Frequency dependent amplification of weak ground motions in Porirua and Lower Hutt, New Zealand

  • J. John Taber Victoria University of Wellington, Wellington, NZ
  • Euan G. C. Smith GNS Science, Lower Hutt, New Zealand


The relative ground response due to microearthquakes has been examined at a total of 36 sites in the Porirua and Lower Hutt regions of New Zealand, as part of a multi-disciplinary microzoning project conducted with the Wellington Regional Council. The sites were studied in two separate experiments and were chosen to sample a variety of soil types and depths ranging from strong rock to thick sections of alluvial gravels and sands to soft water-saturated fine-grained deposits. The amplitude response of each site relative to a bedrock reference site has been determined as a function of frequency. Fourier spectral ratios (Fsr) were calculated for each earthquake and then between three and twenty-six earthquakes were averaged together at each of the sites. Spectral ratios of individual earthquakes varied significantly from the average spectral ratio.

In the Hutt Valley there is a gradual down-valley increase in shaking in a similar pattern to the down-valley increase of the depth to bedrock and thickness of near-surface soft sediment. The response at the upper-most valley sites, underlain by less than 50 m of alluvial gravel and silty sand, is similar to the response at the rock sites on the side of the valley (Fsr = 2.4) while the Fourier spectral ratios reach 14 at the lower-most valley sites, which are underlain by greater than 20 m of soft sediment. The highest amplifications were recorded at two sites on soft flexible sediments (10 to 35 m thick) in an enclosed valley (Fsr = 16 to 18) and a site on an apparently drained and filled swamp (Fsr = 15). A spectral ratio of 18 corresponds to an increase in peak ground velocity by a factor of 5.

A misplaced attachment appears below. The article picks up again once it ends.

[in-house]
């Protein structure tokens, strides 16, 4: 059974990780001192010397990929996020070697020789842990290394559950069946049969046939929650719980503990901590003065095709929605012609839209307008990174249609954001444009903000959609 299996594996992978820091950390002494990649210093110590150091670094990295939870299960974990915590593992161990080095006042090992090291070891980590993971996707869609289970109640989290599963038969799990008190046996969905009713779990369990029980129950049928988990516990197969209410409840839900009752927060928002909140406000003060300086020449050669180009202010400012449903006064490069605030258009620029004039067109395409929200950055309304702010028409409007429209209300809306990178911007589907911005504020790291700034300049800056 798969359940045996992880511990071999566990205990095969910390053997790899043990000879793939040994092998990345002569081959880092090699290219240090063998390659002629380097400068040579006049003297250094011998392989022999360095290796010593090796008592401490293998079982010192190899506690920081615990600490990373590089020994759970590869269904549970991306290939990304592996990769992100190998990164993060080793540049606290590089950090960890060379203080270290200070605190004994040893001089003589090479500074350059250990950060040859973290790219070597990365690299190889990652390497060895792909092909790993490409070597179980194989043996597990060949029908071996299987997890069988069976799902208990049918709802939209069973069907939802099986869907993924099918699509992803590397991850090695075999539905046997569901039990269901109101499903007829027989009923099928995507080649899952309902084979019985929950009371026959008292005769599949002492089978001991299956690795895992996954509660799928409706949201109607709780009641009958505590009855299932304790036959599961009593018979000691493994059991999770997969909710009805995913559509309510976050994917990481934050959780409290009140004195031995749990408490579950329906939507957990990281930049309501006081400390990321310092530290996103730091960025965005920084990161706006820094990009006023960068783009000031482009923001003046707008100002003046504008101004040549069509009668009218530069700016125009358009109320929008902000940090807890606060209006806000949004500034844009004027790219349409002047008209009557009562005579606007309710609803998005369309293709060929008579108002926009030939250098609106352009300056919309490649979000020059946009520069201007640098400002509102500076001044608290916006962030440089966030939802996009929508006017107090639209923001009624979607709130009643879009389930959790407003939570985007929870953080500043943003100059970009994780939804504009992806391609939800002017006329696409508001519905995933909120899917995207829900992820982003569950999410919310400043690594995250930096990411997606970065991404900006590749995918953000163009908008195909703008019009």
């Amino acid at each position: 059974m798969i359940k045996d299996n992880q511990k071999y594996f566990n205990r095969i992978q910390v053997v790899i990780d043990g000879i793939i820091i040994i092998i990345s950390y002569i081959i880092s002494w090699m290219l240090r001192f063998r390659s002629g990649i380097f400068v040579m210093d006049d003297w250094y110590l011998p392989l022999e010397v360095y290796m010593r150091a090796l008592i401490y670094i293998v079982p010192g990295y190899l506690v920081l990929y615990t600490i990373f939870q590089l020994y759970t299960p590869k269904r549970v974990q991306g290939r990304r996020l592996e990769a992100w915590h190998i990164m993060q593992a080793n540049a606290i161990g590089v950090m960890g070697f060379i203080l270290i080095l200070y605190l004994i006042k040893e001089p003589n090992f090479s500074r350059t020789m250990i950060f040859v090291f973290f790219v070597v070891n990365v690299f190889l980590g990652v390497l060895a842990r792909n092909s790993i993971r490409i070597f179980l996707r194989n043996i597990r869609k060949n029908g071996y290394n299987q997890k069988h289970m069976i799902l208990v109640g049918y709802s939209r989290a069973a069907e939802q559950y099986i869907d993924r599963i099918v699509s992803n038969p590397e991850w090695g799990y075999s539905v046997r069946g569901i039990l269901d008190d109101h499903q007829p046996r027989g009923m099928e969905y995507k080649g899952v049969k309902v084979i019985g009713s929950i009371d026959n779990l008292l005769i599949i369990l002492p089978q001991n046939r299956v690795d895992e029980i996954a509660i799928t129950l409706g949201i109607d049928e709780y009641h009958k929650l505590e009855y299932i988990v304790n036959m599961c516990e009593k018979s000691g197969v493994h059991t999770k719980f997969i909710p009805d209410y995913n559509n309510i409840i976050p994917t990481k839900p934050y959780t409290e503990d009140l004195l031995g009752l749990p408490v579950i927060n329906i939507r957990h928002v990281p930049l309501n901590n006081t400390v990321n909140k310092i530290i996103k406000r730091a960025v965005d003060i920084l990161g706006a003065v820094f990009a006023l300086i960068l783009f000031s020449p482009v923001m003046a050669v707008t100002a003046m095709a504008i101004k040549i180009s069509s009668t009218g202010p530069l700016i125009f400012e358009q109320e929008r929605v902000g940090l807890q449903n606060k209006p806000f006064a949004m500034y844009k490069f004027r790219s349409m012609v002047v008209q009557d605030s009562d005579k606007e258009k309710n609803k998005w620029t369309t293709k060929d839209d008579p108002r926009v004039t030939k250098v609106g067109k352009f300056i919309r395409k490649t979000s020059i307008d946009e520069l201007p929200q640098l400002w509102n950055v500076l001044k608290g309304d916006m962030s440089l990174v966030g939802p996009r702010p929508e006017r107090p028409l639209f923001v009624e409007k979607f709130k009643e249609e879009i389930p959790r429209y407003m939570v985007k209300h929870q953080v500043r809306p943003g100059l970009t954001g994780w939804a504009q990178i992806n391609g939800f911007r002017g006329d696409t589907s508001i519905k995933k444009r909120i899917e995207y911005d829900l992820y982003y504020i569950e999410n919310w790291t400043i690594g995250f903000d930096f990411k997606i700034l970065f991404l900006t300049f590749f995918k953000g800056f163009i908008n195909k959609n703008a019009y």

The amplification at most Lower Hutt sites occurred over a broad frequency band from 0.5 Hz to up to 5 Hz, with the high frequency limit of the band decreasing as the spectral ratio in the band increased. Two of the flexible sediment sites exhibited a very narrow frequency response with a peak in the 1-2 Hz range, similar to three flexible sediment sites in the Porirua basin where the amplification was in the 1-3 Hz frequency band. These flexible sediment sites had Fourier spectral ratios of up to 18 relative to a hard rock site. Three other Porirua sites had spectral ratios greater than 5 at some frequency. Two of these sites were on fan alluvium and fine grained sediment, while the third was on siltly sand on a topographic ridge. The remaining five sites were on weathered gravels and showed little amplification.


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How to Cite
Taber, J. J., & Smith, E. G. C. (1992). Frequency dependent amplification of weak ground motions in Porirua and Lower Hutt, New Zealand. Bulletin of the New Zealand Society for Earthquake Engineering, 25(4), 303-331.